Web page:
Two Soho House members on the state of Pride in America today
Nashville-based drag queen Vidalia Anne Gentry and LA media mogul Liz Culley discuss allyship in the USA – and what we can all do to help
Monday 12 June 2023 By David Levesley
Queer intolerance is on the rise in the US. Whether it’s the number of anti-trans bills being passed (174 in 2022 alone), anti-drag bills in Florida and Tennessee, or the fights outside a school in Glendale, California, where right-wing protestors pepper-sprayed parents who wanted the school board to acknowledge Pride Month, the nation’s long-standing discomfort with LGBTQIA2S+ people is calcifying into legislation at an alarming rate.
We brought Nashville-based drag queen Vidalia Anne Gentry together with Liz Culley, executive director of entertainment at Condé Nast and presenter of the podcast Cool Cool Cool, who is based in Los Angeles, to talk Pride in America – and how fighting back needn’t cost you a dime.
Vidalia Anne Gentry: ‘Pride Month so far has been a whirlwind, mostly in a positive way. On the first day a campaign I did came out; on the second, a piece I’m going to be in for Rolling Stone was released; on the third we found out the drag ban had been ruled unconstitutional in Tennessee; on the fourth I went to the symphony… So, I mean so far, a lot of queer joy. Pride Month is like: gird your loins, do you have your calendar handy…’
Liz Culley: ‘Club, another club…’
VAG: ‘No sleep…’
LC: ‘Totally. Overall, it feels like this is going to be the longest Pride of my life. I went by Soho House, there’s so much going on.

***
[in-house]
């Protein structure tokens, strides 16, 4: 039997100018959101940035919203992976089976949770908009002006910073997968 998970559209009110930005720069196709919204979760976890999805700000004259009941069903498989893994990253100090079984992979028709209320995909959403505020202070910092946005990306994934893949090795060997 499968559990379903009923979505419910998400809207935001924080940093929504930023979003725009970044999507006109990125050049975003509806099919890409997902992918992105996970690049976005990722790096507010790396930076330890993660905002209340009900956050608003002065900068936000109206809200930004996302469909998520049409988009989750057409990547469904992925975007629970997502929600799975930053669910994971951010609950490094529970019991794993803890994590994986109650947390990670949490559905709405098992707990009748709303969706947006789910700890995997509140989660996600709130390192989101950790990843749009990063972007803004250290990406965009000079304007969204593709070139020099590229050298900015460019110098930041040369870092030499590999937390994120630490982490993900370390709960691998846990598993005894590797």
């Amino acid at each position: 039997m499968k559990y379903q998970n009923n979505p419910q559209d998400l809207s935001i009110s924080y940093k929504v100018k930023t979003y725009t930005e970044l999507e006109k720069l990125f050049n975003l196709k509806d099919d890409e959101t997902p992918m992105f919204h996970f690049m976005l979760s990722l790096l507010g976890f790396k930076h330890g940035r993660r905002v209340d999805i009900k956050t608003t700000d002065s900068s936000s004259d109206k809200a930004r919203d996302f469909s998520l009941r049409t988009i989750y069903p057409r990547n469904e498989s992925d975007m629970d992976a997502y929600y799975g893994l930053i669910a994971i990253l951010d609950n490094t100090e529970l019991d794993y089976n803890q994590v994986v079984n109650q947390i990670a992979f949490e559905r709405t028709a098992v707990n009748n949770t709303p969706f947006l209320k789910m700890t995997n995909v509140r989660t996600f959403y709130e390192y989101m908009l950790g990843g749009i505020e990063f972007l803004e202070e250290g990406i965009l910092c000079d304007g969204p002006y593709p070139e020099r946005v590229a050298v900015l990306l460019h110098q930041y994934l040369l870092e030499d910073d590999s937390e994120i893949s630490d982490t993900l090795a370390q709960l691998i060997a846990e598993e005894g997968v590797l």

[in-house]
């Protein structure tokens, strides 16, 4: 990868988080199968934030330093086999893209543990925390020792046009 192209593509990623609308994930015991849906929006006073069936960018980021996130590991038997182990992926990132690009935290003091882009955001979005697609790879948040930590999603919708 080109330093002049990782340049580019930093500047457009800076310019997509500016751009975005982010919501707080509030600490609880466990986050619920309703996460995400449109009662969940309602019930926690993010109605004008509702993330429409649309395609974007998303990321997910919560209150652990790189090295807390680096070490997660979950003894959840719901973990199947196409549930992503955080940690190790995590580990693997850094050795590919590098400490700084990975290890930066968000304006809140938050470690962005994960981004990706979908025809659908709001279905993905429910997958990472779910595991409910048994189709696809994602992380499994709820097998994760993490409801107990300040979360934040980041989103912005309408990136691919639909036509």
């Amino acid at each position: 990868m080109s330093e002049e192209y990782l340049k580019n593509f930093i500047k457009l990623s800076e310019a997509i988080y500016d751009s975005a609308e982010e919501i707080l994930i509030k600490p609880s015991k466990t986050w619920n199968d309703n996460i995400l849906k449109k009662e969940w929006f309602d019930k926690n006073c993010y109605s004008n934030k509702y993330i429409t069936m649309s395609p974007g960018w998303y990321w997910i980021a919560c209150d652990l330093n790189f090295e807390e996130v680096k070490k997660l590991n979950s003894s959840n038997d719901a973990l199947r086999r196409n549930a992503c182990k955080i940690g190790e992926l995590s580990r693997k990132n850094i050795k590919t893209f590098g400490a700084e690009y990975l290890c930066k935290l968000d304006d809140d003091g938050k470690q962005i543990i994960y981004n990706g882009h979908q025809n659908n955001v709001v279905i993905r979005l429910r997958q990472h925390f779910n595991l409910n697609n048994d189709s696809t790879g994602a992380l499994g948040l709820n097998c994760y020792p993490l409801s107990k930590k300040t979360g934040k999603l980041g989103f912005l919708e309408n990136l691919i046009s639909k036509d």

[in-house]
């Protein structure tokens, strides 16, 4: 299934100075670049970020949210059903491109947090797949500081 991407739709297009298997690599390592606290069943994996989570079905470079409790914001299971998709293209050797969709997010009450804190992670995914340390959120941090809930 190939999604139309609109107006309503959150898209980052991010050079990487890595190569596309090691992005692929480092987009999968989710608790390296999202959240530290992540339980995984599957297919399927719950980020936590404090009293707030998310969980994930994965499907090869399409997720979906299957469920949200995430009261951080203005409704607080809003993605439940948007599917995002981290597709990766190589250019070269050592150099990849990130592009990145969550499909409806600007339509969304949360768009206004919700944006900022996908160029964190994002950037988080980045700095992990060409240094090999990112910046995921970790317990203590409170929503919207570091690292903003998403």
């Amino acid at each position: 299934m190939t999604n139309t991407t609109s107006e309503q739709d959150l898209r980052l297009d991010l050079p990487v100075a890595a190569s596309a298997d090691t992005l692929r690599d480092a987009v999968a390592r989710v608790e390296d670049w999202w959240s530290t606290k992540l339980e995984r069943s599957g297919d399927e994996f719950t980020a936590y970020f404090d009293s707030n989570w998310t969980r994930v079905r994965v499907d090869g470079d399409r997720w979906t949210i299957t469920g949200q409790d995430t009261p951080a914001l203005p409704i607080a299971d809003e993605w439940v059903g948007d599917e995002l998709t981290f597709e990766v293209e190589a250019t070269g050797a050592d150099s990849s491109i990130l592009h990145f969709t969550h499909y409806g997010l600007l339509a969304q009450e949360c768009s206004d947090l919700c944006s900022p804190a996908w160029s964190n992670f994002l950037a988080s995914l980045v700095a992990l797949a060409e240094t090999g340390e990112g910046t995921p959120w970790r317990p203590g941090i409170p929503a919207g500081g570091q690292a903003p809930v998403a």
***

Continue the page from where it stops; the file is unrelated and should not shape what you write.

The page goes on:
‘When I was growing up, it was a joke that we had more porn stores and churches per capita than any other city’
Vidalia Anne Gentry
‘Los Angeles is in an interesting place with Pride. For the second year we have two: we have West Hollywood Pride and the larger Los Angeles Pride. The conversation around those two different Prides has always been about big sponsorships and pride washing, which feels very front and centre this year. WeHo Pride is ride or die, all about Yonder and the original roots of it, while at Los Angeles Pride it’s Mariah Carey.’
VAG: ‘A queer icon.’
LC: ‘Yeah, but it’s more expensive.’
VAG: ‘We’re having similar conversations here in Tennessee. Nashville Pride is the one that’s feeling a little like a music festival with a rainbow slapped on it. But on the flip side of that, the emotion is manifesting itself in events in other, often rural, communities.
‘The first weekend of June we did a kick-off event at Soho House here in Nashville, but then we saw Franklin, Tennessee had their third Pride. They almost weren’t gonna be able to do it this year – they ended up getting a permit, but not really being able to have drag. Then we had Pulaski Pride, Upper Cumberland Pride, Mid-South Pride, all of that going across Tennessee. I mean, that’s probably not even all of them.’
LC: ‘I’ve actually never been to Nashville, which is a crime. I want to visit the Soho House, it looks beautiful, and I love music. It’s so interesting that of all cities in the South, this was the one to go for drag, because it’s a music city for the world, you know?’
VAG: ‘Nashville’s a place where the bloodshed of the Civil War ended, but the cultural Civil War never fully ended – there's a little bit of a battleground moment here. And we’ve got the whole history of the Protestant church here, too. One of Nashville’s nicknames is the Protestant Vatican, the buckle of the Bible Belt. When I was growing up, it was a joke that we had more porn stores and churches per capita than any other city.’